Ending the Legacy Advantage
The Editorial Board of The New York Times recently penned a piece calling for an end to the practice of offering preferential treatment to legacies in the college admission process. As we’ve long championed ending legacy admissions, we sure did like the editorial — and particularly because the editorial board proposed practical ideas for how universities could eliminate the practice while not significantly hurting their bottom lines. We are all for calling for change in the admissions process, especially change like this. But these proposals should be presented with reasonable ideas for a path forward.
High-Income Students’ Parents Fill College Financial Aid Coffers
But unlike The Editorial Board of The New York Times, not every call for change come hand in hand with reasonable ideas for a path forward. In fact, in a letter to the editor written in response to The Editorial Board’s missive, a former president of Vassar College, Catharine B. Hill, wrote, “The call to end legacy admissions is a smokescreen, and neither necessary nor sufficient to improve higher education’s contribution to economic and social mobility. America’s well-resourced colleges practicing legacy admissions should allocate greater resources to need-based financial aid, and recruit and admit those talented students who need it. These students are out there. That means either taking fewer higher-income students, wherever their parents went to college, or increasing the size of entering classes to make room for a more socioeconomically diverse and deserving student body. That would contribute most to the public good.”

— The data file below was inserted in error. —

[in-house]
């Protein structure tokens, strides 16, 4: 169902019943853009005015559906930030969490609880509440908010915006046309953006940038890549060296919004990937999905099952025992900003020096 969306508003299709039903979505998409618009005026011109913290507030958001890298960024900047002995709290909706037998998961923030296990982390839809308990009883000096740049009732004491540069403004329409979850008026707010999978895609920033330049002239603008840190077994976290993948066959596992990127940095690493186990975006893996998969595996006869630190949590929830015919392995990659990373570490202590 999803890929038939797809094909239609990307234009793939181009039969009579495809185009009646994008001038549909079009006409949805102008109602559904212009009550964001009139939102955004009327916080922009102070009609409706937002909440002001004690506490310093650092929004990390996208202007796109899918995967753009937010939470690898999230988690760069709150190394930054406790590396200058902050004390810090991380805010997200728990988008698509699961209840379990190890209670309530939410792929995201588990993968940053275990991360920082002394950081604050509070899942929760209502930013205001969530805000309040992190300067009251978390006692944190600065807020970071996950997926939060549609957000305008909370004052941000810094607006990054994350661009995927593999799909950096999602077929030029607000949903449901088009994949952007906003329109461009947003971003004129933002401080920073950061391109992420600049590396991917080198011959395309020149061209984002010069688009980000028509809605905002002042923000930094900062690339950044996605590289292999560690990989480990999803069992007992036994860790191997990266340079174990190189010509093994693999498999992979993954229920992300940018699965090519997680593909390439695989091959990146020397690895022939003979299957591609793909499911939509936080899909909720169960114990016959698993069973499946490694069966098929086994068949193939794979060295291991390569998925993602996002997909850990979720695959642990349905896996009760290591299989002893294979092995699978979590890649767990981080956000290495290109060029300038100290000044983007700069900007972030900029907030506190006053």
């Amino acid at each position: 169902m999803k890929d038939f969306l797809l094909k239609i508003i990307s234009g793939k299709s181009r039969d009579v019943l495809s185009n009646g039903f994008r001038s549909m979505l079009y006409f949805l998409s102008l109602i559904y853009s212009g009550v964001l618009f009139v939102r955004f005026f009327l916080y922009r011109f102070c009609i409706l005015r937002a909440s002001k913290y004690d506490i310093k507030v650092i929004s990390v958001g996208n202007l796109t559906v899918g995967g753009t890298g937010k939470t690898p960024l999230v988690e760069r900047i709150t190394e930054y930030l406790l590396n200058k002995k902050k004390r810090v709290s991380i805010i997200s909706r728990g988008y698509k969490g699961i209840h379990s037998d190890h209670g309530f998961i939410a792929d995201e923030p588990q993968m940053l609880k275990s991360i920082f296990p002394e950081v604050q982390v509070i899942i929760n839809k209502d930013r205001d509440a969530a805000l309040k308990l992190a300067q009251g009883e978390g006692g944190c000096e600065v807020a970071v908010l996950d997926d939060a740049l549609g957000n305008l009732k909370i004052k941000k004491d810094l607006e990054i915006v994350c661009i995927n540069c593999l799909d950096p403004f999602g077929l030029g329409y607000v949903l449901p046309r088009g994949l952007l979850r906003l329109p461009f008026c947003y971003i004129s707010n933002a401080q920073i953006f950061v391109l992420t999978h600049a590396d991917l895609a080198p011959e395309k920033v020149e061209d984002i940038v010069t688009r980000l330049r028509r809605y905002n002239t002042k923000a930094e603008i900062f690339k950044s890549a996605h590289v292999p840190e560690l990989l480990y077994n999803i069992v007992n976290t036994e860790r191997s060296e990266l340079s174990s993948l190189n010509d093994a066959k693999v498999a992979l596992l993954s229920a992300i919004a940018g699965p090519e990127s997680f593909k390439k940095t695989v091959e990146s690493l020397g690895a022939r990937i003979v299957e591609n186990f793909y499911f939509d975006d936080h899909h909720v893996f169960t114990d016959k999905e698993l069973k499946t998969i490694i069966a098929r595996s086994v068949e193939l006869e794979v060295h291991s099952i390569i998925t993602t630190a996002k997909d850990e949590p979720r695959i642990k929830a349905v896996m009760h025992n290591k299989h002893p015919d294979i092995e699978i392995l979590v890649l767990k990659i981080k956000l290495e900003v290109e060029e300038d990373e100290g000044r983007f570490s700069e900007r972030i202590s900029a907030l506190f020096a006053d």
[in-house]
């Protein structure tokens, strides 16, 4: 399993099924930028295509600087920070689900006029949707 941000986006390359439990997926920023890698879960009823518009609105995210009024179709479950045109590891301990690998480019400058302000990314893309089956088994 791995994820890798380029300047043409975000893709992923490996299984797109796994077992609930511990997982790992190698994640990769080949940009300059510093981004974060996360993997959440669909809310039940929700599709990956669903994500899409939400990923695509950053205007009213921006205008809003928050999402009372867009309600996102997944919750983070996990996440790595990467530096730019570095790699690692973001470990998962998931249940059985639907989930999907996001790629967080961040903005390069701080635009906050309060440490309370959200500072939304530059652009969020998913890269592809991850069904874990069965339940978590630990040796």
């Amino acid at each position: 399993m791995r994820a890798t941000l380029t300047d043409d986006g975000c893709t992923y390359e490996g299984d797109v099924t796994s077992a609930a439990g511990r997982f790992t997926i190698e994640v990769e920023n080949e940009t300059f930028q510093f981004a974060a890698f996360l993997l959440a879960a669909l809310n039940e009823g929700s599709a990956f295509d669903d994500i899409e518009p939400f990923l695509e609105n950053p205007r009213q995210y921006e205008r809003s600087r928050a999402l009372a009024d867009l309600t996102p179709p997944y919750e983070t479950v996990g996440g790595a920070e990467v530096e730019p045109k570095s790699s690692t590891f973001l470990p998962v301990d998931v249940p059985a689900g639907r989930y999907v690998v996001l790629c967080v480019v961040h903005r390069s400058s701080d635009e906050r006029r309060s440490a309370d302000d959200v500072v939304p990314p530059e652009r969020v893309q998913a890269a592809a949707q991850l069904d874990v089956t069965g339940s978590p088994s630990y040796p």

Glossing Over the Fact that the Well-Heeled Subsidize Low-Income Students is a Mistake
We imagine that the former president of Vassar’s letter leaves our readers scratching their heads. After all, where exactly does the former president of Vassar think financial aid dollars are — in large part — coming from? We’ll tell you! From donations given to schools by alumni, the parents and grandparents of “high-income students.” The former administrator believes our nation’s elite colleges should “allocate greater resources to need-based financial aid” but where — oh where — does she think these dollars are coming from if not from alumni, if not from well-heeled donors?
We are all for ending the practice of legacy admission. We at Ivy Coach have said as much countless times over the years from atop our soapbox in college admissions. But to end this practice, let’s not sugarcoat anything as that won’t do any good. To end legacy admission, we’ve got to first recognize that the parents of high-income students — the customers, if you will, of our nation’s elite universities — fill the financial aid coffers so that deserving low-income students can be educated by these very institutions.
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